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Mitral regurgitation - acute

  • Definition

    Acute mitral regurgitation is a disorder in which the heart's mitral valve suddenly does not close properly, causing blood to flow backward (leak) into the upper heart chamber when the left lower heart chamber contracts.

    See also: Chronic mitral regurgitation

    Alternative Names

    Mitral insufficiency; Acute mitral regurgitation

    Causes, incidence, and risk factors

    Regurgitation means leaking from a valve that doesn't close all the way. Diseases that weaken or damage the valve or its supporting structures cause mitral regurgitation.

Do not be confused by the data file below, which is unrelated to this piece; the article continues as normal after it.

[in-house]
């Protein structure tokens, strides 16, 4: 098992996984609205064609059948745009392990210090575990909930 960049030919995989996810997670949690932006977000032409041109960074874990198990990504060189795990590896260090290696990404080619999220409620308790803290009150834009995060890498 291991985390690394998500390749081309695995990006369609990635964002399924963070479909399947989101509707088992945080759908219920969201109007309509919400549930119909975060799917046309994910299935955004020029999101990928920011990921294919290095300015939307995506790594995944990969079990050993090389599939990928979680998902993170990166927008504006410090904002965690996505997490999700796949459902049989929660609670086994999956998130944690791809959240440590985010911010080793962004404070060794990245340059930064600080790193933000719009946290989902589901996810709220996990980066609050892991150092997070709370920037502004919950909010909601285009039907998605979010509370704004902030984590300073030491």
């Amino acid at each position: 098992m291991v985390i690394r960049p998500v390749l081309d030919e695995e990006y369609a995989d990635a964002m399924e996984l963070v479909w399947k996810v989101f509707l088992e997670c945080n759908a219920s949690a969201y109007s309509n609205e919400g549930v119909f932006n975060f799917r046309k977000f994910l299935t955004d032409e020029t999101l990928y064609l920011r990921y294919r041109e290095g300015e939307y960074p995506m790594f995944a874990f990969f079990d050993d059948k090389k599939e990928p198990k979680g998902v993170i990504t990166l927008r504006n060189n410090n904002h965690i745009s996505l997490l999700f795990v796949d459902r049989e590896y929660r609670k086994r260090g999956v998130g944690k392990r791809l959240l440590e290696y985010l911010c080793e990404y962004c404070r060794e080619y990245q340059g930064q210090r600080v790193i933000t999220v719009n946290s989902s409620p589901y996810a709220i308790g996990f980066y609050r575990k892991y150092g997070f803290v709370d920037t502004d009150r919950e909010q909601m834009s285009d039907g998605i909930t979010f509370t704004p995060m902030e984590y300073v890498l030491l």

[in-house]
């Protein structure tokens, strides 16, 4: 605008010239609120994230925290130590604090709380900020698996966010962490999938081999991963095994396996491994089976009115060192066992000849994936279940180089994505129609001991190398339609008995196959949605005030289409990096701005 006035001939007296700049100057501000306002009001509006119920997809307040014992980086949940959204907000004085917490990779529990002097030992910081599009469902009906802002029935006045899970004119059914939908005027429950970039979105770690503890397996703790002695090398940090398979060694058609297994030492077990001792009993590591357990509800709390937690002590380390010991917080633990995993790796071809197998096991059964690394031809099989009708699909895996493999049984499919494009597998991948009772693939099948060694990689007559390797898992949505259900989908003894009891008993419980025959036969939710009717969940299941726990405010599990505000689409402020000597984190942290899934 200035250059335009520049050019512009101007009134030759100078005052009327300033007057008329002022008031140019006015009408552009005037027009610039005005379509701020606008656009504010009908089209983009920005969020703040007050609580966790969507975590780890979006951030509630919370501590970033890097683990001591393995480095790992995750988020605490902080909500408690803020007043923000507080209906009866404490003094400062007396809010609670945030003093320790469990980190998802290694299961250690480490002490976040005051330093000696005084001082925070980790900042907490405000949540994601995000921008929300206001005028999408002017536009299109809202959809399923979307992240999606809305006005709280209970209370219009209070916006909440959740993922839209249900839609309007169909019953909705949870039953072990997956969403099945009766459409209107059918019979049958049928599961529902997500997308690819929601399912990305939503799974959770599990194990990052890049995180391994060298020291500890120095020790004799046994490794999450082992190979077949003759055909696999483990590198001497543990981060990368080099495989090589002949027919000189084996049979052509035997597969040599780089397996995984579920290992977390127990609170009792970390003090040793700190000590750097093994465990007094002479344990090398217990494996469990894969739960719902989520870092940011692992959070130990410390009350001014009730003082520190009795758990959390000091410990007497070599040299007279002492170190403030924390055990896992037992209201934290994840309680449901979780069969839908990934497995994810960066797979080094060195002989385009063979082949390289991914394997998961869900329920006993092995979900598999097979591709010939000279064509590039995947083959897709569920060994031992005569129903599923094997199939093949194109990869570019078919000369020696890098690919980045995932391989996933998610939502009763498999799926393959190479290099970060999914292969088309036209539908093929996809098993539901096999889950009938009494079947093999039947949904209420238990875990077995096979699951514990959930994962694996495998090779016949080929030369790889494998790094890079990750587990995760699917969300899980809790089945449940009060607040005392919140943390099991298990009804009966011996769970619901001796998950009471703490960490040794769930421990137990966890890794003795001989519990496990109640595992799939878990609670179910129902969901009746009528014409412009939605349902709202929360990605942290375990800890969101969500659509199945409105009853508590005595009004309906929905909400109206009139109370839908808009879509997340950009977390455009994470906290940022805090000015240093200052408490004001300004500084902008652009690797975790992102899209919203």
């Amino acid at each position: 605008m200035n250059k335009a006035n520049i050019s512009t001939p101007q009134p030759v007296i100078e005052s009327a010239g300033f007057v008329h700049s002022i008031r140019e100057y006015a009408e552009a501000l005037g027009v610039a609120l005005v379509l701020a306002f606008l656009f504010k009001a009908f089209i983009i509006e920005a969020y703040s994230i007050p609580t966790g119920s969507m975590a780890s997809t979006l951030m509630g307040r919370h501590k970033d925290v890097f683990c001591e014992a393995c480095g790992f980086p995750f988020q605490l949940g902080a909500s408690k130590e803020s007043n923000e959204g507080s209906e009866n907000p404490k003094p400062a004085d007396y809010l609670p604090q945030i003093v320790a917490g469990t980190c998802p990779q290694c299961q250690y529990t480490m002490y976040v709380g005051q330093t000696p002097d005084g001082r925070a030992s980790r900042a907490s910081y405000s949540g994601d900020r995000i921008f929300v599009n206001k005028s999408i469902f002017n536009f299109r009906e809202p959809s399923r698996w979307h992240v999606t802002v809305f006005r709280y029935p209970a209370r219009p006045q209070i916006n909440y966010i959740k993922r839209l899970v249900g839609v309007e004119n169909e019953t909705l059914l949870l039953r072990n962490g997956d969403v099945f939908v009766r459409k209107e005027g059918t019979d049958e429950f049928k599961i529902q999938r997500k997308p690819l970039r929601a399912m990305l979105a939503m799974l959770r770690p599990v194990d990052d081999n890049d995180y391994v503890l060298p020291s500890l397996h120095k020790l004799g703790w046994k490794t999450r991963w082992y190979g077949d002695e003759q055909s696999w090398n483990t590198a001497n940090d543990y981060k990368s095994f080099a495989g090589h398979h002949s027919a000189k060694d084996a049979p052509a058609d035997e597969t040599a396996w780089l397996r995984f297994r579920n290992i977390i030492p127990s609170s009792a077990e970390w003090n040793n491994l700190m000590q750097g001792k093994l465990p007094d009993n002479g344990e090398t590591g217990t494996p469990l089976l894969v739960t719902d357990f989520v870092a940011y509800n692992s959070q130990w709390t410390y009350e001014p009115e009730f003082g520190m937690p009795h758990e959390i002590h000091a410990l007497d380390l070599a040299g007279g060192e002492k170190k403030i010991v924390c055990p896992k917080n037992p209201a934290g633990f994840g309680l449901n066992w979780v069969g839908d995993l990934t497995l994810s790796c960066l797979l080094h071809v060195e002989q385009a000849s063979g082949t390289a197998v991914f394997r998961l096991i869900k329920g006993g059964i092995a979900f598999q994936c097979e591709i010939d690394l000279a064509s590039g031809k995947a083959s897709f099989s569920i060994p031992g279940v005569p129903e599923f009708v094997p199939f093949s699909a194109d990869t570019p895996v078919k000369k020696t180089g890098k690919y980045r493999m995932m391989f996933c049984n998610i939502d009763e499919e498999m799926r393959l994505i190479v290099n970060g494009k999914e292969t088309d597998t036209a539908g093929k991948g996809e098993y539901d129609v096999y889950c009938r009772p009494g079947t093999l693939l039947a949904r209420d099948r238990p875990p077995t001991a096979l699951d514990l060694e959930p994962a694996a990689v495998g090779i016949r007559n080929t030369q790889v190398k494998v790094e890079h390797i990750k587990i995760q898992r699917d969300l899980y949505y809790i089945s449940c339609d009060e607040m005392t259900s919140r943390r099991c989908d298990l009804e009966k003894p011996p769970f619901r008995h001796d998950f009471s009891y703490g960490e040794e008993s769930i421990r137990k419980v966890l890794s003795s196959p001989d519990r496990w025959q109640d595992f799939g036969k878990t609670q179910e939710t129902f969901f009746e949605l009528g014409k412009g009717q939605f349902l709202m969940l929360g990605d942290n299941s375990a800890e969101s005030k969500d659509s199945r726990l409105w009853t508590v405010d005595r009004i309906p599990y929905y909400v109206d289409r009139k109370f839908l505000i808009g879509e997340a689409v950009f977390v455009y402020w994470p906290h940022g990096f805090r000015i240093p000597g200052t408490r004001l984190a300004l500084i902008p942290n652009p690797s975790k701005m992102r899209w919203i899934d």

When the mitral valve doesn't close all the way, blood flows backward into the left upper heart chamber (atrium). This leads to a decrease in blood flow to the rest of the body. As a result, the heart may try to pump harder.

    Acute mitral regurgitation may be caused by dysfunction or injury to the valve following a heart attack or infection of the heart valve (infective endocarditis). These conditions may rupture the valve or surrounding structures, leaving an opening for blood to move backwards.